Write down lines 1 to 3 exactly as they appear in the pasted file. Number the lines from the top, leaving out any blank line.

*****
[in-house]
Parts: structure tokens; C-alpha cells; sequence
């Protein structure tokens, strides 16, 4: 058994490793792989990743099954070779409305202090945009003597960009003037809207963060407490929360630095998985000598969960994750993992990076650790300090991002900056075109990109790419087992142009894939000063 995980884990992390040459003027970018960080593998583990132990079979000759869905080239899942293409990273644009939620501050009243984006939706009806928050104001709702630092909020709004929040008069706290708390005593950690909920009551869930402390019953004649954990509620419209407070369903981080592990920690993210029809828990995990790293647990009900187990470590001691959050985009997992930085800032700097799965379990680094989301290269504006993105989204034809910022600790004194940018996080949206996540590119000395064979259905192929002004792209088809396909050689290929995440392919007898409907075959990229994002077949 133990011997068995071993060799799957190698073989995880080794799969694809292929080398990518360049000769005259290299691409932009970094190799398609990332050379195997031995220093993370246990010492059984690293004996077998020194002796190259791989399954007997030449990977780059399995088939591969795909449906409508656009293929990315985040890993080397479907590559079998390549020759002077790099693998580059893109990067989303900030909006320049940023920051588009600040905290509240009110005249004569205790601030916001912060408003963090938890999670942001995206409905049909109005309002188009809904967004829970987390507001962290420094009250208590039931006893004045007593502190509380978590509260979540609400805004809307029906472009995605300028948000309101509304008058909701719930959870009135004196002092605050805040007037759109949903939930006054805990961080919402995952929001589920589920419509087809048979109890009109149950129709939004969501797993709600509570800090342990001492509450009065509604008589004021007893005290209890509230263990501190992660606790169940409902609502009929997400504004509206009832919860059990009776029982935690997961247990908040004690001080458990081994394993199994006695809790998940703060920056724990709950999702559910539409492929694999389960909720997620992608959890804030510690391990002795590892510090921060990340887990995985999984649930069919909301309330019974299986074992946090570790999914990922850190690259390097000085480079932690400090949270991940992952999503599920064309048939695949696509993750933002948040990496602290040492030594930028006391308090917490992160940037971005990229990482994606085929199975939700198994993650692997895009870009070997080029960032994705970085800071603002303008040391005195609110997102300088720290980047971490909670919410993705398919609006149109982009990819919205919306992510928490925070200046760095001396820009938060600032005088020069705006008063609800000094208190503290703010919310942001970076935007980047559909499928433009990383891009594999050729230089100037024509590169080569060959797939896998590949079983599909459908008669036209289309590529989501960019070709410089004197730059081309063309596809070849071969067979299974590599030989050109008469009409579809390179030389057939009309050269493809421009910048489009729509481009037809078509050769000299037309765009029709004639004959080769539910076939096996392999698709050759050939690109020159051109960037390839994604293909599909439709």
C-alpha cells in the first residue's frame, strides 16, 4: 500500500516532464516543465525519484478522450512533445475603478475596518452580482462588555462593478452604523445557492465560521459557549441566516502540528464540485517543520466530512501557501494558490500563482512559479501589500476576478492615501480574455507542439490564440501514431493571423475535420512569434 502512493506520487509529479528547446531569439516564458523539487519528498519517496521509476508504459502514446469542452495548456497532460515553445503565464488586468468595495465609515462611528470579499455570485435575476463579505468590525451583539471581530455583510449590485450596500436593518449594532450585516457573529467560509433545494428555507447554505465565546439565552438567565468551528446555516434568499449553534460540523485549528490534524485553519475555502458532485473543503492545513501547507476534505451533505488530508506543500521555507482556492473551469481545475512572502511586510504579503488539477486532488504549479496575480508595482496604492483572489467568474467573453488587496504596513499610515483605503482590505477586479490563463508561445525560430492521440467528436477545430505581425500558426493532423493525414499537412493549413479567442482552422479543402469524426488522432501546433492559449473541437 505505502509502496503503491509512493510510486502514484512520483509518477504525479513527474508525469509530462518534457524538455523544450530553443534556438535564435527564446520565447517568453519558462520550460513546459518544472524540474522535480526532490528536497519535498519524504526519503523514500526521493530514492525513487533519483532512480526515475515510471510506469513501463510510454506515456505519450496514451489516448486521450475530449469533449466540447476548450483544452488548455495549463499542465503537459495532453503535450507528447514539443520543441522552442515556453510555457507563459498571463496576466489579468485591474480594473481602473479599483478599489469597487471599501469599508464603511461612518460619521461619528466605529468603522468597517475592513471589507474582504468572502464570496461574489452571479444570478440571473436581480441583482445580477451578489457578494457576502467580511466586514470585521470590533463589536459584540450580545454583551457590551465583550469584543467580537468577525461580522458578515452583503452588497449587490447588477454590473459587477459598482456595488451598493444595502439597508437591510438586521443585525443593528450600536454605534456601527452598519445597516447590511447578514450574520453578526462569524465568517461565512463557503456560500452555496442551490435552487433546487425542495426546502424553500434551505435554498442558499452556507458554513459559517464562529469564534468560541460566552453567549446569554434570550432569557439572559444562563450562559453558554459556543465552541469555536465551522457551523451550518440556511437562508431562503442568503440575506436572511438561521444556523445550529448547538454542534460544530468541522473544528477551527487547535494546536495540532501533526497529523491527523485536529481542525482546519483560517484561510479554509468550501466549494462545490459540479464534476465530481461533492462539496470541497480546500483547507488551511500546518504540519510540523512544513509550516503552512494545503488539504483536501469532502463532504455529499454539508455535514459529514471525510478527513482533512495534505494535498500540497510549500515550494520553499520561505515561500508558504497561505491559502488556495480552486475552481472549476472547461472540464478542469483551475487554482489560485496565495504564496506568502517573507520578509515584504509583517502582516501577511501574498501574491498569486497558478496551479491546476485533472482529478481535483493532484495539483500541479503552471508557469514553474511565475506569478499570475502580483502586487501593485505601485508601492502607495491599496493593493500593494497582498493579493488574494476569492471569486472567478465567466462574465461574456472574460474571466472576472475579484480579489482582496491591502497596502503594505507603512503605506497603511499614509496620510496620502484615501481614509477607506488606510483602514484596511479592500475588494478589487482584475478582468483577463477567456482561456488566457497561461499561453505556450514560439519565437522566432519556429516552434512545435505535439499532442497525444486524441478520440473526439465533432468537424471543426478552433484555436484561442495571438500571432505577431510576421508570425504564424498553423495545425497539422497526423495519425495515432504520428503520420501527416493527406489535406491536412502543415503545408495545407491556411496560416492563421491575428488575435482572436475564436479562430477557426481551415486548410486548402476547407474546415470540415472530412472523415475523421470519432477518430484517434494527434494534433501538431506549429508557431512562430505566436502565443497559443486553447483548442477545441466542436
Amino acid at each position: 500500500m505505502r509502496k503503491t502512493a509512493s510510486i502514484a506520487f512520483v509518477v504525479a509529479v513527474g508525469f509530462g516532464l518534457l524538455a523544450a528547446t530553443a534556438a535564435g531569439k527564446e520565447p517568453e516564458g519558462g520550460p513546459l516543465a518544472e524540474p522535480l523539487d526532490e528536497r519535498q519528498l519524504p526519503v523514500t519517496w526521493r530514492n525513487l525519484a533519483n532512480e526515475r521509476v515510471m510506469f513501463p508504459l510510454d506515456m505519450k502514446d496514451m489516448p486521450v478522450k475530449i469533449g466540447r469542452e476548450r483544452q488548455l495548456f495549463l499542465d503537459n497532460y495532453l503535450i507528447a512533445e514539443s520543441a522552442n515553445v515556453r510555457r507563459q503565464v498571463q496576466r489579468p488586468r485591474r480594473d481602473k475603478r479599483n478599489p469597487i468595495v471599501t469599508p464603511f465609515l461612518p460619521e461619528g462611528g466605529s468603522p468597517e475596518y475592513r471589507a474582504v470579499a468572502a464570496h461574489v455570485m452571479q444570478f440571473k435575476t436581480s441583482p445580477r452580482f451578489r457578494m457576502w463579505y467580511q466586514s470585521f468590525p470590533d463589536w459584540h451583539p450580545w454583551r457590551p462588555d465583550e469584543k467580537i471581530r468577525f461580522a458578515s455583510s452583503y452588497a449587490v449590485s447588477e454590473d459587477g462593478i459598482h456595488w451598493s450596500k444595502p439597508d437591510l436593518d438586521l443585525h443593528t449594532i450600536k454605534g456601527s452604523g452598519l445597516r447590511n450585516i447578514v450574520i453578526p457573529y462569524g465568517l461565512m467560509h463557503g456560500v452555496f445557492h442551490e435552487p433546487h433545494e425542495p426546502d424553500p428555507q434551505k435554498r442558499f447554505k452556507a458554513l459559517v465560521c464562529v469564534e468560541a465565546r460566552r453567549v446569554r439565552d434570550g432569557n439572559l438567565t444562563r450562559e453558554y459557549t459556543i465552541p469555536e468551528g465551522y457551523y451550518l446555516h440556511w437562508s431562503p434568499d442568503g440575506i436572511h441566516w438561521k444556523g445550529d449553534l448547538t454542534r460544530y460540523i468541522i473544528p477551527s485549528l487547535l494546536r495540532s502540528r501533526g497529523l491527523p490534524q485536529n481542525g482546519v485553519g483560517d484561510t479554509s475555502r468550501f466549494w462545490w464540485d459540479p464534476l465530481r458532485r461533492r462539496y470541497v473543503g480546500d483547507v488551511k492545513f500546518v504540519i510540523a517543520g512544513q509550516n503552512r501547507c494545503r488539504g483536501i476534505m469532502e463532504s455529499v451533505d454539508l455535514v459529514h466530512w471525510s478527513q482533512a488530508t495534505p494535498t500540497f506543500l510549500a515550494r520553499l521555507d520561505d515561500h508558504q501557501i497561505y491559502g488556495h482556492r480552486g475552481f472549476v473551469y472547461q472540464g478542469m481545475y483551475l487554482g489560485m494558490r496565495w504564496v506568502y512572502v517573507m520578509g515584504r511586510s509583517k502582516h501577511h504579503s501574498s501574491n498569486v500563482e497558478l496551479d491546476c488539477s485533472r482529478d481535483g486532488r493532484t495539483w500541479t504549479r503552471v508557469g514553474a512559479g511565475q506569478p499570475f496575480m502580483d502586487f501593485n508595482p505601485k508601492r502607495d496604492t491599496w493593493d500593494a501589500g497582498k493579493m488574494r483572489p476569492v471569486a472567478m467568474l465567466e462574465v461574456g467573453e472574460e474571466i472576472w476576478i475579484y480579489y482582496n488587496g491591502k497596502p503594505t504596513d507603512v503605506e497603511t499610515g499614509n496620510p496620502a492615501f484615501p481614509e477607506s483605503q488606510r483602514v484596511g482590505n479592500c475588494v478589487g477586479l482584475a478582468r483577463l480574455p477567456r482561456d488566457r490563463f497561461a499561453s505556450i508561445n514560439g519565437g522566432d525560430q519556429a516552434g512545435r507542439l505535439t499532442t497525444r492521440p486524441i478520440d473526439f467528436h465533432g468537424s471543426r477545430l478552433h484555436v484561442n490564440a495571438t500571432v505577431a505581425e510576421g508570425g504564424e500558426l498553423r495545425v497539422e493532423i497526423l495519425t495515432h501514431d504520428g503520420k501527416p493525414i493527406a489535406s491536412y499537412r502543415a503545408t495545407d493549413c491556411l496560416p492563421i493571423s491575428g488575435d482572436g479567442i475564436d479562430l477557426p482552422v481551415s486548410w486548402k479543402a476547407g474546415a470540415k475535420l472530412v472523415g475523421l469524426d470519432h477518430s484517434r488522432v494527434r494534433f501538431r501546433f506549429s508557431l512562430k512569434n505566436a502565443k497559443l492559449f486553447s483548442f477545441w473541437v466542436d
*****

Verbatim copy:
[in-house]
Parts: structure tokens; C-alpha cells; sequence
């Protein structure tokens, strides 16, 4: 058994490793792989990743099954070779409305202090945009003597960009003037809207963060407490929360630095998985000598969960994750993992990076650790300090991002900056075109990109790419087992142009894939000063 995980884990992390040459003027970018960080593998583990132990079979000759869905080239899942293409990273644009939620501050009243984006939706009806928050104001709702630092909020709004929040008069706290708390005593950690909920009551869930402390019953004649954990509620419209407070369903981080592990920690993210029809828990995990790293647990009900187990470590001691959050985009997992930085800032700097799965379990680094989301290269504006993105989204034809910022600790004194940018996080949206996540590119000395064979259905192929002004792209088809396909050689290929995440392919007898409907075959990229994002077949 133990011997068995071993060799799957190698073989995880080794799969694809292929080398990518360049000769005259290299691409932009970094190799398609990332050379195997031995220093993370246990010492059984690293004996077998020194002796190259791989399954007997030449990977780059399995088939591969795909449906409508656009293929990315985040890993080397479907590559079998390549020759002077790099693998580059893109990067989303900030909006320049940023920051588009600040905290509240009110005249004569205790601030916001912060408003963090938890999670942001995206409905049909109005309002188009809904967004829970987390507001962290420094009250208590039931006893004045007593502190509380978590509260979540609400805004809307029906472009995605300028948000309101509304008058909701719930959870009135004196002092605050805040007037759109949903939930006054805990961080919402995952929001589920589920419509087809048979109890009109149950129709939004969501797993709600509570800090342990001492509450009065509604008589004021007893005290209890509230263990501190992660606790169940409902609502009929997400504004509206009832919860059990009776029982935690997961247990908040004690001080458990081994394993199994006695809790998940703060920056724990709950999702559910539409492929694999389960909720997620992608959890804030510690391990002795590892510090921060990340887990995985999984649930069919909301309330019974299986074992946090570790999914990922850190690259390097000085480079932690400090949270991940992952999503599920064309048939695949696509993750933002948040990496602290040492030594930028006391308090917490992160940037971005990229990482994606085929199975939700198994993650692997895009870009070997080029960032994705970085800071603002303008040391005195609110997102300088720290980047971490909670919410993705398919609006149109982009990819919205919306992510928490925070200046760095001396820009938060600032005088020069705006008063609800000094208190503290703010919310942001970076935007980047559909499928433009990383891009594999050729230089100037024509590169080569060959797939896998590949079983599909459908008669036209289309590529989501960019070709410089004197730059081309063309596809070849071969067979299974590599030989050109008469009409579809390179030389057939009309050269493809421009910048489009729509481009037809078509050769000299037309765009029709004639004959080769539910076939096996392999698709050759050939690109020159051109960037390839994604293909599909439709």